Home Cuisines Ingredients Recipes Asian Beer Asian Travel Search
 
 
Pepper
 

Pictured above; Pepper

 
 
 
 

Pepper, common name for a family comprising a medium-size group of perennial climbing vine of the family Piperaceae, indigenous to the Malabar Coast of India. It is the world's most important and oldest spice in use for at least 3000 years.

Pepper, is prepared from the peppercorn, the fruit of the pepper plant, it is widely cultivated in hot, moist areas of tropical Asia and has been introduced into tropical areas of Africa and of the Western Hemisphere. Peppercorns that are harvested while green and immature and then allowed to dry yield black pepper. To produce white pepper, red and ripe peppercorns are soaked in water and their outer covering is rubbed off.

In early historic times pepper was widely cultivated in the tropics of Southeast Asia, where it became highly regarded as a condiment. Pepper early became an important article of overland trade between India and Europe.

The plant can reach heights of 10 m. The berrylike fruits, or peppercorns, are about 5 mm in diameter. They become yellowish red at maturity and bear a single seed. Their odour is penetrating and aromatic; the taste is hot, biting, and very pungent.

The plant requires a long rainy season, fairly high temperatures, and partial shade for best growth.

The berries are picked when they begin to turn red. The collected berries are immersed in boiling water for about 10 minutes, which causes them to turn dark brown or black in an hour. Then they are spread out to dry in the sun for four days. The whole peppercorns, when ground, yield black pepper.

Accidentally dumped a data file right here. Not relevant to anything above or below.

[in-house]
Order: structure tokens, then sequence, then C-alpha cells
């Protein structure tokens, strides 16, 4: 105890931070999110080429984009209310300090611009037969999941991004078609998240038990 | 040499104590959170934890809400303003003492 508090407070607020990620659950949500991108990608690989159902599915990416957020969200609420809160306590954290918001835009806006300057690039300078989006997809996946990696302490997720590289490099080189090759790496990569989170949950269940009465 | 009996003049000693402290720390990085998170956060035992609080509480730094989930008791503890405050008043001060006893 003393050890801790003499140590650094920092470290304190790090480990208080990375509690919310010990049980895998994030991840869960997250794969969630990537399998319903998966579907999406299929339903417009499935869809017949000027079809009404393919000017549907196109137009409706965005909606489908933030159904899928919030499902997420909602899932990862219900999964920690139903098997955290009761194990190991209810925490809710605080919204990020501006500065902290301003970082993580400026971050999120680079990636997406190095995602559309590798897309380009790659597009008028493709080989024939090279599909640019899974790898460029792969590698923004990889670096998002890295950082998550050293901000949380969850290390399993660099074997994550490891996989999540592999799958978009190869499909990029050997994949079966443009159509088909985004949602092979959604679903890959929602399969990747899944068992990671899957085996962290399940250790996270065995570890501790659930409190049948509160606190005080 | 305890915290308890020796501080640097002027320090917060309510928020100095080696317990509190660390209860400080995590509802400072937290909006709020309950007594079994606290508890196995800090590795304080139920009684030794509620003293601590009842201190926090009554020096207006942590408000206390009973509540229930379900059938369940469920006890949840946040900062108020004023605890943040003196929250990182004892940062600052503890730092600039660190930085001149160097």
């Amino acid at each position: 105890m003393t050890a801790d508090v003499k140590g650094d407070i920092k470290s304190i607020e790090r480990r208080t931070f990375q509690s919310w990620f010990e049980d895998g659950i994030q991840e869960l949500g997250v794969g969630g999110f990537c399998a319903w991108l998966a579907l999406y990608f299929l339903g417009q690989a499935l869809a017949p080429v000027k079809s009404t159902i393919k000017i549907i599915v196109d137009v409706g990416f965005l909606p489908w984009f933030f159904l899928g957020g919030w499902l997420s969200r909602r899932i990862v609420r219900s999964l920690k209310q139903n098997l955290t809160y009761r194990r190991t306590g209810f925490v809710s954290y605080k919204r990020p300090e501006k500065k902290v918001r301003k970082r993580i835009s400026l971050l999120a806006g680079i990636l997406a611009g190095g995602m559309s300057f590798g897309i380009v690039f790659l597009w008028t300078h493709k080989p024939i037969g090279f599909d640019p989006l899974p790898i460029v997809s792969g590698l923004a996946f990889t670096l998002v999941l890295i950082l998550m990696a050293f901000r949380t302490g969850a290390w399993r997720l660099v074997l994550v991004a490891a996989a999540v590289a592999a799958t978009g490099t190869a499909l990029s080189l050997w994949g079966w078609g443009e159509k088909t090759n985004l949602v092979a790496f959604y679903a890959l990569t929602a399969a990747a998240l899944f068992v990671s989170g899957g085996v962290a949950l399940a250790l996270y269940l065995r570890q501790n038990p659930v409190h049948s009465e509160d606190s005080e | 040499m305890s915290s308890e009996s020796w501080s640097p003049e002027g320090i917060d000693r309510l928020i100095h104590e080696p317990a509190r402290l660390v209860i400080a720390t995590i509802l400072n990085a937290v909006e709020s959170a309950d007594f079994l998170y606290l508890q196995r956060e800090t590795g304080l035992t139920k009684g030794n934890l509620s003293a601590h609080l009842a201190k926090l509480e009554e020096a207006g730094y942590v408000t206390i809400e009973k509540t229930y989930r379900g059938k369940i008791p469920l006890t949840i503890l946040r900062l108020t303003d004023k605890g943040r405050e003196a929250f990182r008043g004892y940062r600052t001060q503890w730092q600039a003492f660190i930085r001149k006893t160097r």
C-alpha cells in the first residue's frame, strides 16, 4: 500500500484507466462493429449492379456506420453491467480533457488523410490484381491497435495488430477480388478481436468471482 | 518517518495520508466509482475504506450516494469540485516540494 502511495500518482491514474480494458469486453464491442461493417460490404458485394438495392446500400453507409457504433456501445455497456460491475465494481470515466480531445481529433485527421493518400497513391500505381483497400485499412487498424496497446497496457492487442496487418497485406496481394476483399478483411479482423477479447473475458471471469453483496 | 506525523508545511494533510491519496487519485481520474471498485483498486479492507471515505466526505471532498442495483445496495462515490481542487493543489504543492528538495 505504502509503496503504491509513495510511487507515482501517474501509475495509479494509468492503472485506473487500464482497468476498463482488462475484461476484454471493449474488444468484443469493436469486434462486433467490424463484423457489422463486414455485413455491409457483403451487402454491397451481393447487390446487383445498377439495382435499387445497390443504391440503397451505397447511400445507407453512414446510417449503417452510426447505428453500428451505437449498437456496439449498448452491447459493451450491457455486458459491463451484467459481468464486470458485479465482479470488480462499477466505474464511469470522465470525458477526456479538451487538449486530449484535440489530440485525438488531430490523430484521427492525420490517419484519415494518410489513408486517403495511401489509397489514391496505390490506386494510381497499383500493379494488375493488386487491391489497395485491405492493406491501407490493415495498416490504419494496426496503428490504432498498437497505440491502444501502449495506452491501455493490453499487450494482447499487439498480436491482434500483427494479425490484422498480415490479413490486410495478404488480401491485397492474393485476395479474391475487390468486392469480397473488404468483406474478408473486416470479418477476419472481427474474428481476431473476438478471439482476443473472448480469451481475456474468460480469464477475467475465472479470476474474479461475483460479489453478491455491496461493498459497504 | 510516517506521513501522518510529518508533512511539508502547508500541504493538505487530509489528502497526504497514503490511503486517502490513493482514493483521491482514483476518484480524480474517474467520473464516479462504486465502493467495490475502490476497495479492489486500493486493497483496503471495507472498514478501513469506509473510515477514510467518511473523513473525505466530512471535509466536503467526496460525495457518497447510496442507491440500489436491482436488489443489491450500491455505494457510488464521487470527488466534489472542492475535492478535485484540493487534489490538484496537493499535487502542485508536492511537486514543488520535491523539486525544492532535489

White pepper is obtained by removing the outer coating. The outer coating is removed by washing and rubbing, and the berries are spread in the sun to dry. Whole white pepper can also be prepared by grinding off the outer coating mechanically. The flavour is less pungent than that of black pepper.

 
Feature Ingredients
Basil
Coconut Milk
Coriander
Cumin
Galangal
Garlic
Ginger
Lemongrass
Onion
Palm Sugar
Pepper
Tamarind
Turmeric
More
Feature Recipes
Pad Thai Noodles
Rice & Zucchini Patties
Coconut and Pumpkin Soup
BBQ Chicken wings
Thai Fish Patties
Thai Coconut Ice Cream
Quick Facts
Chopsticks
Chinese Chopsticks taper to a rounded end, Japanese taper to a pointed end and Korean taper to a blunted end.
Chopsticks are traditionally held in the right hand only, and in East Asia, as in Muslim nations, the left hand is used in the toilet.
 
 
 
 
 

 

Terms of Use   Copyright 1994 - 2012 - Intown Entertainment  A.B.N.  49 313 796 982

 products featured on www.wokme.com are owned by their respective companies and may be subject to copyright